Commentary & Opinion
Male Circumcision a "Staggeringly Under-Utilized Tool"
March 21, 2013
"PrePex, the new nonsurgical circumcision tool experts believe could revolutionize the prevention of HIV and AIDS in sub-Saharan Africa, is easier to assemble than a toy you might find in a Happy Meal," freelance journalist Patrick Adams writes in the New York Times' "Opinionator" blog. "Recent studies in Rwanda indicate that the device, which induces necrosis of the foreskin by blocking its blood flow, can be used to cheaply, quickly and safely circumcise adult men in resource-limited settings -- places where surgeons are scarce and where, five years after circumcision's protective efficacy was first proved, millions of men are still in need of the procedure," he writes. "Since 2007, health authorities have known that circumcising adult men reduces their risk of acquiring HIV through heterosexual intercourse by 60 percent or more," he states, noting, "That landmark finding, firmly established by dozens of observational studies and three randomized controlled trials in South Africa, Uganda and Kenya, has made male circumcision the most promising method of prevention in the anti-AIDS arsenal."
"And yet, for all of its obviousness, male circumcision remains a staggeringly under-utilized tool," Adams continues, noting, "As of late 2011, a mere 1.3 million medical male circumcisions had been performed in sub-Saharan Africa ... well short of the target set by the World Health Organization and the Joint United Nations Program on HIV/AIDS (UNAIDS): 20 million men, ages 15 to 49, by 2015." He writes, "PrePex, which is approved by the Food and Drug Administration and is pending approval by the World Health Organization, has the potential to close that gap," but "questions linger about the potential for what public health scholars call the Achilles' heel of HIV prevention: a phenomenon known as 'risk compensation,' whereby a decrease in perceived risk results in an increase in risk-taking behavior." He adds, "That's not to say circumcision shouldn't be a top priority in the fight against HIV /AIDS in Africa; every intervention has its trade-offs, and male circumcision is no exception" (3/20).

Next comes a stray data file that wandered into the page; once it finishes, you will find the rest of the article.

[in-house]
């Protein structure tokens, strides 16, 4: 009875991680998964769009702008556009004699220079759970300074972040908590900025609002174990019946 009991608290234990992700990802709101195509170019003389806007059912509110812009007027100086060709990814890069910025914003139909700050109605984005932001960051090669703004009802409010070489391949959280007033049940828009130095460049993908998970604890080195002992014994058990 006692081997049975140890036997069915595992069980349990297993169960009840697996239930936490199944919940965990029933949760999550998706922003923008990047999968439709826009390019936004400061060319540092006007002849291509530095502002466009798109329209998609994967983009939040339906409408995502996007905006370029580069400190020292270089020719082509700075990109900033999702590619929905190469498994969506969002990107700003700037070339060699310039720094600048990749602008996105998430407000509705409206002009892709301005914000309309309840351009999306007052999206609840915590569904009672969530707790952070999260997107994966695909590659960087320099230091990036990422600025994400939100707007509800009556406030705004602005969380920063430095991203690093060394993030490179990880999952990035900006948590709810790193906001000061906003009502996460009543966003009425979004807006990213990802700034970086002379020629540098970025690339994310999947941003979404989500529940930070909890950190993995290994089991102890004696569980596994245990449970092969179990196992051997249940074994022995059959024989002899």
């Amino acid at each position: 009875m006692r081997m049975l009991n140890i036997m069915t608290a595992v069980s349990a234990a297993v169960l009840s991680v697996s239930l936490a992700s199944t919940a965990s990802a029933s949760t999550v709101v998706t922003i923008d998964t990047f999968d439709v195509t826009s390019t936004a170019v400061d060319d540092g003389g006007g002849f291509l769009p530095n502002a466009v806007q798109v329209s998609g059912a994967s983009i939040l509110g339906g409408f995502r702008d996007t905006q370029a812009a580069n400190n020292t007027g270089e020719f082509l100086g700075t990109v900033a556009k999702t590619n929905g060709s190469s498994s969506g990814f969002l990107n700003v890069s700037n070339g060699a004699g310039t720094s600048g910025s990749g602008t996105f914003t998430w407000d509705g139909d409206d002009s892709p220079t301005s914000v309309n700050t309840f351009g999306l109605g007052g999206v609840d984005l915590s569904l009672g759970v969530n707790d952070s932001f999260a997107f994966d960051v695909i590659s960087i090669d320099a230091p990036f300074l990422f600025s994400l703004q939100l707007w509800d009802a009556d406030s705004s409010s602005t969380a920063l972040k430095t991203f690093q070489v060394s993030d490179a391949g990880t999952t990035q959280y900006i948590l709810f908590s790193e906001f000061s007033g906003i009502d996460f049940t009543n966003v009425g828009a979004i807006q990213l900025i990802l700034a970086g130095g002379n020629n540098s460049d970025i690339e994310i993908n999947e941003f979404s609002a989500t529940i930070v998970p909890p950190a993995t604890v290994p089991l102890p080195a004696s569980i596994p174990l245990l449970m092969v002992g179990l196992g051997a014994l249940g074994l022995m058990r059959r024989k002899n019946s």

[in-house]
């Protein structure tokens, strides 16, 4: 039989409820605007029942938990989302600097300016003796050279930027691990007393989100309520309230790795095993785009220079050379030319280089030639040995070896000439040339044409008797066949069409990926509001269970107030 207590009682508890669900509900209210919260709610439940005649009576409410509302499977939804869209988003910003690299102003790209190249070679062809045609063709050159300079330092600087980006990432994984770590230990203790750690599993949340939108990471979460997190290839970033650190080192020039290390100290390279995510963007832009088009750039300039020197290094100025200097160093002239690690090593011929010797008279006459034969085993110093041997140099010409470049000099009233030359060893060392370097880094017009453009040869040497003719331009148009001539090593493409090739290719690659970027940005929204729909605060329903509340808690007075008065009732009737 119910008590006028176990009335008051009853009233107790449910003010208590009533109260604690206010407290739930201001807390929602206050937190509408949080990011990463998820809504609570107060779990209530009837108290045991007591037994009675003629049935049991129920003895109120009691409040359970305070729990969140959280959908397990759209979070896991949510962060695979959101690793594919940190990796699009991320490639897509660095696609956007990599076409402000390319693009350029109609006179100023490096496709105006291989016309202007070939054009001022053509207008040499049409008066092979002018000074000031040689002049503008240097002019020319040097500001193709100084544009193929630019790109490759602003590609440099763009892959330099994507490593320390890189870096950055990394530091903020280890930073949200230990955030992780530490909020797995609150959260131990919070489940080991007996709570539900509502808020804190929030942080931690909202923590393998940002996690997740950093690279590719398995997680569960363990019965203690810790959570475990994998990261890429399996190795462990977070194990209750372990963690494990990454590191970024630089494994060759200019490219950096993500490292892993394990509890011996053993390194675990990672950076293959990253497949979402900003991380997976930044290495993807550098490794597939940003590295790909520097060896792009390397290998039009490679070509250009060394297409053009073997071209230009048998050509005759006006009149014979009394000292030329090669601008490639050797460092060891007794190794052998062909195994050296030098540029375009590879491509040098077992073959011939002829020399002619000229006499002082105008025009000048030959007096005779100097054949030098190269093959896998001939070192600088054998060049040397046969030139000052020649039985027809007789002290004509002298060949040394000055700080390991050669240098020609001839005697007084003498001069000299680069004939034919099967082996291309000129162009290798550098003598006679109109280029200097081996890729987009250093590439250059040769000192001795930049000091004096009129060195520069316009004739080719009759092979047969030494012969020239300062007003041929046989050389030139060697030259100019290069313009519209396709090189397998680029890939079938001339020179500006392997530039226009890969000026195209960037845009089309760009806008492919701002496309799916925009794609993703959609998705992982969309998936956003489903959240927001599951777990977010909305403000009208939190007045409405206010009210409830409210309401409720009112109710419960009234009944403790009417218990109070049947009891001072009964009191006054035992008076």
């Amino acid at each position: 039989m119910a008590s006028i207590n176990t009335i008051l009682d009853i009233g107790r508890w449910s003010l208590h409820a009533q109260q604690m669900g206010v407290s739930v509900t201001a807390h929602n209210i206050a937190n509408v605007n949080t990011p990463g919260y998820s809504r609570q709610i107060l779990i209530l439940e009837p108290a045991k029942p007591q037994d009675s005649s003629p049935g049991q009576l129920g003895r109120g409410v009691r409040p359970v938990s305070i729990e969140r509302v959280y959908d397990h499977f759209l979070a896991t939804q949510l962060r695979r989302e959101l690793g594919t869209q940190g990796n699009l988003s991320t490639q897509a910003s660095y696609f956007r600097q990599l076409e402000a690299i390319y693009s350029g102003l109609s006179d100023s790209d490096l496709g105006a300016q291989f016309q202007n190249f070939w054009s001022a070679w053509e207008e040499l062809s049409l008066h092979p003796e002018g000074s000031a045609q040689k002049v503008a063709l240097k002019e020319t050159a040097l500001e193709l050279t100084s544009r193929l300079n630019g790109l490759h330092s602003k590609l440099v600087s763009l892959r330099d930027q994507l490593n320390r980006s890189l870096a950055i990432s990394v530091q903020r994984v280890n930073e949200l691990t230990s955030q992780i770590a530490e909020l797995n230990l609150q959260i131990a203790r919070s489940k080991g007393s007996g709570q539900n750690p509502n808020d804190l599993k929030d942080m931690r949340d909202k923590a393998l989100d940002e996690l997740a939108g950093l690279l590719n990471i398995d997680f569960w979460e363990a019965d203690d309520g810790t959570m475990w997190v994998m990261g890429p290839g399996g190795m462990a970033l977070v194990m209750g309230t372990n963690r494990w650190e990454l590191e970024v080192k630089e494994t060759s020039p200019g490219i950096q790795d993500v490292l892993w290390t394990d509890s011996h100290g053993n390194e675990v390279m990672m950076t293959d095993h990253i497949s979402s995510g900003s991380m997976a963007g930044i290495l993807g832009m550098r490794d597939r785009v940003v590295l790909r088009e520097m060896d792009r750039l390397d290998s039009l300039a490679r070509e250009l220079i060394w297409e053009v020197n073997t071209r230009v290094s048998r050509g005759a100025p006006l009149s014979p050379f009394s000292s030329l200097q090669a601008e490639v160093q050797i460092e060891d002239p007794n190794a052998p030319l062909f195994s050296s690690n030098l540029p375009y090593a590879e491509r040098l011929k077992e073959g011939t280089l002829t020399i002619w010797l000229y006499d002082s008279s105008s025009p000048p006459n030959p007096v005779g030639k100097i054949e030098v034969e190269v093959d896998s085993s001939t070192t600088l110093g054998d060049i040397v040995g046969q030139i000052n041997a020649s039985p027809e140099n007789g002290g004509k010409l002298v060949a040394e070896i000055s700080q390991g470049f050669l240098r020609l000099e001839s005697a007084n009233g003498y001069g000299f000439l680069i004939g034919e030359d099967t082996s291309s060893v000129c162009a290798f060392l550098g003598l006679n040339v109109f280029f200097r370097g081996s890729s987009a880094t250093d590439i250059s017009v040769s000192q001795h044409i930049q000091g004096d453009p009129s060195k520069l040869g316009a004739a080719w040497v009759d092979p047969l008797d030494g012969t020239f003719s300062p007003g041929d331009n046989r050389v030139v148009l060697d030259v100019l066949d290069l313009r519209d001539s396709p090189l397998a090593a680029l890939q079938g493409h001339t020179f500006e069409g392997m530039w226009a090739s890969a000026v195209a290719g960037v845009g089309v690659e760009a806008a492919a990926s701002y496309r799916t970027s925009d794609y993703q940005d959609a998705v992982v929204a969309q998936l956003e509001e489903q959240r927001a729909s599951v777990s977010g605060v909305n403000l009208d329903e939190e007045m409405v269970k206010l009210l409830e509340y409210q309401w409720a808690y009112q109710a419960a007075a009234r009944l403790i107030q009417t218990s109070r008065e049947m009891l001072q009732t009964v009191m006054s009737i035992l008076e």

This article was provided by Henry J. Kaiser Family Foundation. It is a part of the publication Kaiser Daily Global Health Policy Report. Visit the Kaiser Family Foundation's website to find out more about their activities, publications and services.
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